There is some question as to whether she was a prostitute or just an inn-keeper. She may have been both. Or, it may have been that she was just a strong independent woman trying to take care of her family and in being a business woman it was assumed that she was a prostitute. In early times, (this was about the 14th century, B.C.), persons who ran inns were not always the most moral persons. Sometimes they were called harlots. What Rahab was does not matter so much as to what she became. She became a woman of such faith that she could say to the enemy, "The Lord your God, he is God in heaven above, and in earth beneath", Joshua 2:11.
Rahab hid the spies from Joshua on her roof, covering them with flax. When a report was told to the King concerning the spies, Rahab answered, "There came men unto me, but I wist not whence they were", Joshua 2:4. She helped the men to escape by a scarlett cord from her window. It was this cord by which during the battle her house would be known and protected. When the walls of Jericho fell, Rahab and her kinsmen were spared. After awhile, they were finally received into Israel, apparently by marriage.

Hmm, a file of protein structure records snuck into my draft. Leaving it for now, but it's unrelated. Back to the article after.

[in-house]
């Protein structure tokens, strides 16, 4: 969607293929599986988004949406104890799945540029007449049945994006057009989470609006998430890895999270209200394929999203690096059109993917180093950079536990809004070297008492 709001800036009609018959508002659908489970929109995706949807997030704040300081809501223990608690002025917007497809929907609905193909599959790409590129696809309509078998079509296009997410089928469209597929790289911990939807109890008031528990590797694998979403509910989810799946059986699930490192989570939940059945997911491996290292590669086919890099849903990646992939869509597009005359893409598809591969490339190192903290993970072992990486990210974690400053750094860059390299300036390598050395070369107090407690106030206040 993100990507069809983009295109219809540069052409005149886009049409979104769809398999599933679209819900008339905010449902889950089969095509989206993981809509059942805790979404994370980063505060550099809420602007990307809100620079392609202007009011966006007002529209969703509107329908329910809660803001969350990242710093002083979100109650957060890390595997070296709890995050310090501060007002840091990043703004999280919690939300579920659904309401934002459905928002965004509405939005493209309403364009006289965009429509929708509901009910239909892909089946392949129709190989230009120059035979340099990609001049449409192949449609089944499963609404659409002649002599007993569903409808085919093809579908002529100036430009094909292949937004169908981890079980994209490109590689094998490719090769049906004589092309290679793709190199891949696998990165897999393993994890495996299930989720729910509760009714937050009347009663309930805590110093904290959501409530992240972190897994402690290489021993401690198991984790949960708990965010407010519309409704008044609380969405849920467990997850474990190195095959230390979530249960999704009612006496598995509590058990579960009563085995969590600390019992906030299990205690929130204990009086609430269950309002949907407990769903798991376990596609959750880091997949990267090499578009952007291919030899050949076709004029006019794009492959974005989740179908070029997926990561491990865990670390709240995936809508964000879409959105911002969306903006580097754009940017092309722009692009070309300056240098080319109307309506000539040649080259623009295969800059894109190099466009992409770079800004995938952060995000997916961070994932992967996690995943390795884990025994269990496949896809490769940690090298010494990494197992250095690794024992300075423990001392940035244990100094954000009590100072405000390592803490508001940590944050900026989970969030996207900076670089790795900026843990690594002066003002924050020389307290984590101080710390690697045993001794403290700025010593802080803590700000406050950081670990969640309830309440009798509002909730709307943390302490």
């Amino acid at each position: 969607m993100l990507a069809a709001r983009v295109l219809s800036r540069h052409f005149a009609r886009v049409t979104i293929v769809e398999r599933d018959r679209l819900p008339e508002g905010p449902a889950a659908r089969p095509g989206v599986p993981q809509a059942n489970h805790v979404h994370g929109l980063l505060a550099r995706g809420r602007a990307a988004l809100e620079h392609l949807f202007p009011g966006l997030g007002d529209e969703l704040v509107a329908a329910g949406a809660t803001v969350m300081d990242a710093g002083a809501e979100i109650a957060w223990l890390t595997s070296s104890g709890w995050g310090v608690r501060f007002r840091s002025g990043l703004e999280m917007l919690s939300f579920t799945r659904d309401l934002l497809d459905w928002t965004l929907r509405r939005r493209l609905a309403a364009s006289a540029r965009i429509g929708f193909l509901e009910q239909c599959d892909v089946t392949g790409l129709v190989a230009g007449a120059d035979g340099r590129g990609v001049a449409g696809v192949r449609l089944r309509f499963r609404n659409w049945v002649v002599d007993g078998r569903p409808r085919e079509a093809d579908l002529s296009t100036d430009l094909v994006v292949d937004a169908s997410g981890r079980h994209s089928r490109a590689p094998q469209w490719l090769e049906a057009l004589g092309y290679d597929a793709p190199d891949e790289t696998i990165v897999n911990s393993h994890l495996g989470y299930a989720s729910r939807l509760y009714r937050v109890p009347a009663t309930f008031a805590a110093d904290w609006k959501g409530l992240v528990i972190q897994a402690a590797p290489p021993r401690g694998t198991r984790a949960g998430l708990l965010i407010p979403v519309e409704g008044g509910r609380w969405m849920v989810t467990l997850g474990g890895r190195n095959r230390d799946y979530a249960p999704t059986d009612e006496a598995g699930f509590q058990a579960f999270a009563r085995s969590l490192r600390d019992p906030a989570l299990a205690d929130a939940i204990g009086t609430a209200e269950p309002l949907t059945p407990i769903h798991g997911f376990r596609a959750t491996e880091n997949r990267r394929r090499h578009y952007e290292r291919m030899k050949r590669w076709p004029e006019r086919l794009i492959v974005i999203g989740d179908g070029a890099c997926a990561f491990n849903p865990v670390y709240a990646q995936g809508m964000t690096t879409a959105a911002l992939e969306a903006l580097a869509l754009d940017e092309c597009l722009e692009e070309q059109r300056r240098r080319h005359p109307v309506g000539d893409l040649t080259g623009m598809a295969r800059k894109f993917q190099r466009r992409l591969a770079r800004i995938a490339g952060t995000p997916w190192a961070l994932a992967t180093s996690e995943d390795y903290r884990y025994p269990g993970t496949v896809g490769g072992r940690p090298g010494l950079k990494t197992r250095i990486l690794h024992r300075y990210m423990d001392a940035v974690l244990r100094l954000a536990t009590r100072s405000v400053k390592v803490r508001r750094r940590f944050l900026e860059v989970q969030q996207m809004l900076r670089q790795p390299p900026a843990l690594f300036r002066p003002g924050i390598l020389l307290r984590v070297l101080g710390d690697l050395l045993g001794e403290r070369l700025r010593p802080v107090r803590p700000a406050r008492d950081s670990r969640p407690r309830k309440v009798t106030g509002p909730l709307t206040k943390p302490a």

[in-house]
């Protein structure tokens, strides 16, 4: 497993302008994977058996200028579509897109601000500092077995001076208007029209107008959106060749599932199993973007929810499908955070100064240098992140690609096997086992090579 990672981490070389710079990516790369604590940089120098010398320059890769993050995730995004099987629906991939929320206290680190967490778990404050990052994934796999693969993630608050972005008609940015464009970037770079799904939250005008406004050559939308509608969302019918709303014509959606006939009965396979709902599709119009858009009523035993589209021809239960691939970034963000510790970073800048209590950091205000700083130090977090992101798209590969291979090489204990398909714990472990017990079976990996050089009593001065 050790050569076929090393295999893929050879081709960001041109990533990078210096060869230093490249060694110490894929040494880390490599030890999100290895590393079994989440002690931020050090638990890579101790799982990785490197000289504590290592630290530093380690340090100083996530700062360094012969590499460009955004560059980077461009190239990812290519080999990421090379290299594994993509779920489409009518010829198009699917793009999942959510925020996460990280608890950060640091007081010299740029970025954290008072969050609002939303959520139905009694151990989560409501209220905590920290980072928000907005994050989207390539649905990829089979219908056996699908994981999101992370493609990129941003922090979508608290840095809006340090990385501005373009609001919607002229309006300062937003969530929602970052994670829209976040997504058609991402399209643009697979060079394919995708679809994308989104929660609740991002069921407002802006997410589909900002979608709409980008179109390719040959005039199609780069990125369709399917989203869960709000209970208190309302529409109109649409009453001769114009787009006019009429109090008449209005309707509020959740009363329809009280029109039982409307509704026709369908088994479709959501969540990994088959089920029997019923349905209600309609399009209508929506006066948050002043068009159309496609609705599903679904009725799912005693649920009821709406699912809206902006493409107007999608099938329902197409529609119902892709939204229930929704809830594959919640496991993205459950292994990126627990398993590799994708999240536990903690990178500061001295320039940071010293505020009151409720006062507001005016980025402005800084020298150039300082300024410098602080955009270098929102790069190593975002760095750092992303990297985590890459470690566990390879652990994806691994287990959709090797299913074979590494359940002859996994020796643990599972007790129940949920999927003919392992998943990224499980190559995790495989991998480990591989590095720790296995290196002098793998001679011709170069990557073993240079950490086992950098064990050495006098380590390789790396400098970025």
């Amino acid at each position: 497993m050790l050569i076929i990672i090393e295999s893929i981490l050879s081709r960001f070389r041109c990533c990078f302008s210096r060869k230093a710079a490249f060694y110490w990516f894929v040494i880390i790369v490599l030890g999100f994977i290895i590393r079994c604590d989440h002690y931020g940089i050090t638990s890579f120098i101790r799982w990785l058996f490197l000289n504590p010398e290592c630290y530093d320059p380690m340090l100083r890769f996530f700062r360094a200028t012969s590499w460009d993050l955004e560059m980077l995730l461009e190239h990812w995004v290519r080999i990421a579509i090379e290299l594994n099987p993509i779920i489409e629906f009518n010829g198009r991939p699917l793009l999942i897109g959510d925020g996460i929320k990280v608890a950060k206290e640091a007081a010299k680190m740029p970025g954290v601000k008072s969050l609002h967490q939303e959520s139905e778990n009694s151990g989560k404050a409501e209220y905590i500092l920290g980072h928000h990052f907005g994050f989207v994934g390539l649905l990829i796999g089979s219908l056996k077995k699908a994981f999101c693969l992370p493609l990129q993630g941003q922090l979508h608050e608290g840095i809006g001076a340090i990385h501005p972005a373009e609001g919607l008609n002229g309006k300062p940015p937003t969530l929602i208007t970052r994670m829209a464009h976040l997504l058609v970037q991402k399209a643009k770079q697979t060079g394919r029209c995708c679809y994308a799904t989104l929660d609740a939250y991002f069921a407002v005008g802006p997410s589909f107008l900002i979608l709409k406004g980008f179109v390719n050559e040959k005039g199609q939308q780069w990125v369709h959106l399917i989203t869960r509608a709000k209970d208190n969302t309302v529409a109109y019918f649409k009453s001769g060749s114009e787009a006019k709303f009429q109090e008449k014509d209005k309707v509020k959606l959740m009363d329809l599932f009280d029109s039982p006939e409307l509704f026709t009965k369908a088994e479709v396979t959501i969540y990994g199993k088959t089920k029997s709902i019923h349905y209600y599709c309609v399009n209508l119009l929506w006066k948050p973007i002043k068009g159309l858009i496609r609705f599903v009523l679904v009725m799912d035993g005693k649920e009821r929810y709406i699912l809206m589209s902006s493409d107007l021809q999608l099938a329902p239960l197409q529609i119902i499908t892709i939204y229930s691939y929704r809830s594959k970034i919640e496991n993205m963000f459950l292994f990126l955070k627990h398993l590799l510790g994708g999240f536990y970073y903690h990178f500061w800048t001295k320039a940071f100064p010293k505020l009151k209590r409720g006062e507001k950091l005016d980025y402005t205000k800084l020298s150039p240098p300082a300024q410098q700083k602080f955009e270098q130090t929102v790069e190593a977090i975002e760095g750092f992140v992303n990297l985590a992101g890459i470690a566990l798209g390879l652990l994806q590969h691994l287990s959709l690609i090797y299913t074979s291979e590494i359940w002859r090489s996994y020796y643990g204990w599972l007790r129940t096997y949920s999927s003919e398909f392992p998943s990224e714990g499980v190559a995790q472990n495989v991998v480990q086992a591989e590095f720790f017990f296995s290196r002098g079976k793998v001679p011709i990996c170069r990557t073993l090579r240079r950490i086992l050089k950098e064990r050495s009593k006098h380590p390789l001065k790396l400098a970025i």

Other qualities of Rahab character are evident from Scriptures. She was an industrious woman, had a deep devotion to her family and friends, clever and most of all, courageous.
Rahab is an outstanding example of one who, though not an Israelite by birth, she proved by her works her complete faith in God by becoming a true worshipper of Him.
The Book of Hebrews list Rahab among the faithful along with Sarah. She is commended because by faith she "perished not with them that believed not, when she had received the spies with peace", Hebrews 11:31.